Can DNA found on drugs be used as evidence in court or is that unconstitutional? DNA can be transferred from different sources so it doesn't necessarily mean the DNA holder has come in direct contact with the drugs, correct?
Yes, DNA found on drugs could be used as evidence in court, although, by itself, it might not be sufficient to support a conviction.
Generally speaking, otherwise duly authenticated physical evidence is admissible when it is "relevant" and it is is "relevant" when it makes it more likely that an element of the crime (in this case, possession) is true than would be the case in the absence of this evidence. There are specific exceptions that disallow the introduction of relevant evidence, the most general of which is that it would be unduly prejudicial to admit the evidence which is otherwise of only marginal relevance, but in practice, I think that the DNA evidence would pass this test.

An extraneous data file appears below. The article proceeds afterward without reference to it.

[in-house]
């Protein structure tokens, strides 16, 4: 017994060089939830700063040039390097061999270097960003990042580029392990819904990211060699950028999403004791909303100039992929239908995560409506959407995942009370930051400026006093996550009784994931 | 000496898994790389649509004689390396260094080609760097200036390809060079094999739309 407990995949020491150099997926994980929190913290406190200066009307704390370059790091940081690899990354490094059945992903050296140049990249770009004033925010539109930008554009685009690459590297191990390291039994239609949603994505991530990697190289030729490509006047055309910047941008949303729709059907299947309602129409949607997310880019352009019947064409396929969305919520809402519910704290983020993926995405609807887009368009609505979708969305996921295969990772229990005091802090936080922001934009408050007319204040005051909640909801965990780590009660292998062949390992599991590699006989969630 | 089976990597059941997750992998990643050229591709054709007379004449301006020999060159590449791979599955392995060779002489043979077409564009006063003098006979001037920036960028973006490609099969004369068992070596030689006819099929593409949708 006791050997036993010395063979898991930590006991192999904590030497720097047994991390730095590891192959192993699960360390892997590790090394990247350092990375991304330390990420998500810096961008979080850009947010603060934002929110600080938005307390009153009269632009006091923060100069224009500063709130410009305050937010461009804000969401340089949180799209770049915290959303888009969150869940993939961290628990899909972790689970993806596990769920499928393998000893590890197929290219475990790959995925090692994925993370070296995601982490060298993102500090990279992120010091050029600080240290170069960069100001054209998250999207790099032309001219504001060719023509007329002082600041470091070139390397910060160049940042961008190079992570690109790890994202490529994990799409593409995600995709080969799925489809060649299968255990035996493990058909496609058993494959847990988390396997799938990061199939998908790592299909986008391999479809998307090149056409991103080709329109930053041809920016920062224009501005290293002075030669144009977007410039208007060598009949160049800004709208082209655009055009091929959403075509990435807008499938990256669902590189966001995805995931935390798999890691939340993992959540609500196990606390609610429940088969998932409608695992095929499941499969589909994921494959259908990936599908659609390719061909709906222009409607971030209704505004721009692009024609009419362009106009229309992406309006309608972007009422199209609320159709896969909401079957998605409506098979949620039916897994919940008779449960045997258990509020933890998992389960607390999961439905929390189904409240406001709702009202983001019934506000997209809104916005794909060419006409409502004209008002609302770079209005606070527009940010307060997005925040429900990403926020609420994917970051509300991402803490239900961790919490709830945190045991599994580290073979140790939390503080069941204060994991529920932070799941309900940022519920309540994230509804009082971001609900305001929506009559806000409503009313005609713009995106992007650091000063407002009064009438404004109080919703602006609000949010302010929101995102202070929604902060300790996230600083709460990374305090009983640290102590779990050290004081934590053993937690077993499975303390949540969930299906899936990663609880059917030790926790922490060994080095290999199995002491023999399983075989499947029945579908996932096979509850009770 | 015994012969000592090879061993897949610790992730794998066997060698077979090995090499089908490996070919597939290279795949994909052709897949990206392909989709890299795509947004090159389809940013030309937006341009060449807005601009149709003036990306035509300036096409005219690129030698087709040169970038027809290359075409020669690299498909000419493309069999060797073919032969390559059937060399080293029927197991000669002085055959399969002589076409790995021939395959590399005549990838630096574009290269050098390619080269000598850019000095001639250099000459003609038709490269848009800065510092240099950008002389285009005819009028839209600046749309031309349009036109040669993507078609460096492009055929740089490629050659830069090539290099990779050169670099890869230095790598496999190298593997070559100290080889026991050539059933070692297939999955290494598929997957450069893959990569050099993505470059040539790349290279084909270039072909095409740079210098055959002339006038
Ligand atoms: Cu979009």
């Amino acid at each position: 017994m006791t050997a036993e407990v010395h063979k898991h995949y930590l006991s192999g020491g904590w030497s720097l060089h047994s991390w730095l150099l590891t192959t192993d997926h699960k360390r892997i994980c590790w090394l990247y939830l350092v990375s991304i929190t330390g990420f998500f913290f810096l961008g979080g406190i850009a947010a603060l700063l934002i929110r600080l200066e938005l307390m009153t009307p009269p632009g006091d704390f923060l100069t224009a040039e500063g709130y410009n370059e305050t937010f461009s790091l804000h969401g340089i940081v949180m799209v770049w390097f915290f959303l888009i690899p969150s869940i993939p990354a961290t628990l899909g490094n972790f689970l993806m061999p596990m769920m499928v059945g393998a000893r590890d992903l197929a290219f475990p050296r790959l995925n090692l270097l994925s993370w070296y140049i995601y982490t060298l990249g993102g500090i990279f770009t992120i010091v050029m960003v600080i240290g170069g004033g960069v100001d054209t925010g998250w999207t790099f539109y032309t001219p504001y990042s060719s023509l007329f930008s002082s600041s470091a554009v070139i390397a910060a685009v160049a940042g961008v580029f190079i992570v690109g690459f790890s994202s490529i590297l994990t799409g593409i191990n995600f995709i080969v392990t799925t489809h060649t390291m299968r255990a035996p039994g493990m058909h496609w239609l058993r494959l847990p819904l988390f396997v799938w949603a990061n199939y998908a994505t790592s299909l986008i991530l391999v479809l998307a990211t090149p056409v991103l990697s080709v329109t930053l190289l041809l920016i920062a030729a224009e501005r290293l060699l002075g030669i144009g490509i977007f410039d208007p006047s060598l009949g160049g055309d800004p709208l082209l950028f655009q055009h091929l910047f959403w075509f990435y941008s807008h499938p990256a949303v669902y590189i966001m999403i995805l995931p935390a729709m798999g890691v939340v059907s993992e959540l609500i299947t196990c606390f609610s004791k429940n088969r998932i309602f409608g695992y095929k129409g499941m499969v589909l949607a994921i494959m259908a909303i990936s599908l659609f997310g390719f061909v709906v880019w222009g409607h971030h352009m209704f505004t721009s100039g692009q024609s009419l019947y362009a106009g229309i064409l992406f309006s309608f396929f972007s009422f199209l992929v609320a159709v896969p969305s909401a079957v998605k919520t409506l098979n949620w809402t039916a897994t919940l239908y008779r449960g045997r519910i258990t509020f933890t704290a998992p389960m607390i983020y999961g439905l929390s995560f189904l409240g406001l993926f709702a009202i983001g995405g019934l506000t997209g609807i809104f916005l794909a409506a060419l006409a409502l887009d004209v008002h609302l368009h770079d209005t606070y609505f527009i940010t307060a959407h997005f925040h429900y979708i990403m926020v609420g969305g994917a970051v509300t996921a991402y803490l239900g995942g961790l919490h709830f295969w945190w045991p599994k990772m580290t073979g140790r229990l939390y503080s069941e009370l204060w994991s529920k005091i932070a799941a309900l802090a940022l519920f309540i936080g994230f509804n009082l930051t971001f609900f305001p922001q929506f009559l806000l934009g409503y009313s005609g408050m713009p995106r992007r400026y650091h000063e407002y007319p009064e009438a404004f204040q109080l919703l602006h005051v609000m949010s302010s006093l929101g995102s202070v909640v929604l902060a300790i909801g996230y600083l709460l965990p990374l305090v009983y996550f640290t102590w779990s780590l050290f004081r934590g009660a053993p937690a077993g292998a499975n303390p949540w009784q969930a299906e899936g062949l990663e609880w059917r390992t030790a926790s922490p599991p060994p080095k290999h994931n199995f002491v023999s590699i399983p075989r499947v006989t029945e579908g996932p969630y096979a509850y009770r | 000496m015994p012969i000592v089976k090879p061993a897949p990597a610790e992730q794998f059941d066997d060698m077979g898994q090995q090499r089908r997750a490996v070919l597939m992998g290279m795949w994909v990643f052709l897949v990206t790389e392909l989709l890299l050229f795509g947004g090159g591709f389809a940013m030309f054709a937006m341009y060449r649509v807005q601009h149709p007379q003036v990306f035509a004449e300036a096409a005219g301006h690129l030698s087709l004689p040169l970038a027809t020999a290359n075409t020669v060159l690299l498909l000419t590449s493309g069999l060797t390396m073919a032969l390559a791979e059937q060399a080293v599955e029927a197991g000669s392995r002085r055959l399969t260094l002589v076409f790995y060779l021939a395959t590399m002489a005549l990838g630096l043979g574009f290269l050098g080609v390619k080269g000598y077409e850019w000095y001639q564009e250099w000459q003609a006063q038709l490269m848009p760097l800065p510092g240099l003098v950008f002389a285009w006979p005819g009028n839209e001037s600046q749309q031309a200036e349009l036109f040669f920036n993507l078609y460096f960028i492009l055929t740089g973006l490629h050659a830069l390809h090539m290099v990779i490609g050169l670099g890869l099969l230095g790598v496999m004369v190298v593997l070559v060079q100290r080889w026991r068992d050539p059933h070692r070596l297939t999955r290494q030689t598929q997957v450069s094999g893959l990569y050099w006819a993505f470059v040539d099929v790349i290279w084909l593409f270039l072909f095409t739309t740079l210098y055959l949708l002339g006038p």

It is more likely that someone whose DNA is found on drugs had something to do with the drugs than if their DNA was not on the drugs, even if it isn't absolutely certain that the person was actually in possession of them, so it would be admissible.